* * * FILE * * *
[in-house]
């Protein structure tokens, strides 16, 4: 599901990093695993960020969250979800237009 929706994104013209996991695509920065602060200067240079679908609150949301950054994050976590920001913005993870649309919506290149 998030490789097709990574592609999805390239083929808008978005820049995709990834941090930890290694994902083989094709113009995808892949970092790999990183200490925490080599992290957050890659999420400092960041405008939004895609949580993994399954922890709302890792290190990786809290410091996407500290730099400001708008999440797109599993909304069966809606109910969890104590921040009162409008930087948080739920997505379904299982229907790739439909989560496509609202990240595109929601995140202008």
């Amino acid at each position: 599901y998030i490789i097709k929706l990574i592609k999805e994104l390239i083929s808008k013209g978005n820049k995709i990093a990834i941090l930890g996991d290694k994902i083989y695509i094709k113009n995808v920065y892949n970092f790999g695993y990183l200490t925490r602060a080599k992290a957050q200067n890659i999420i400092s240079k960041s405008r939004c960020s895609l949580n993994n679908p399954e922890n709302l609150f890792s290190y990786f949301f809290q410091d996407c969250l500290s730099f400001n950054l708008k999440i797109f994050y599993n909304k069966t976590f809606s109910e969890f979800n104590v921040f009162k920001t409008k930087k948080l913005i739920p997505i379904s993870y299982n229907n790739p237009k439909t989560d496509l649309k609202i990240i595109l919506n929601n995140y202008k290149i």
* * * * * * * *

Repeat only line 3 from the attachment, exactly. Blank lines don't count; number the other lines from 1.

């Amino acid at each position: 599901y998030i490789i097709k929706l990574i592609k999805e994104l390239i083929s808008k013209g978005n820049k995709i990093a990834i941090l930890g996991d290694k994902i083989y695509i094709k113009n995808v920065y892949n970092f790999g695993y990183l200490t925490r602060a080599k992290a957050q200067n890659i999420i400092s240079k960041s405008r939004c960020s895609l949580n993994n679908p399954e922890n709302l609150f890792s290190y990786f949301f809290q410091d996407c969250l500290s730099f400001n950054l708008k999440i797109f994050y599993n909304k069966t976590f809606s109910e969890f979800n104590v921040f009162k920001t409008k930087k948080l913005i739920p997505i379904s993870y299982n229907n790739p237009k439909t989560d496509l649309k609202i990240i595109l919506n929601n995140y202008k290149i």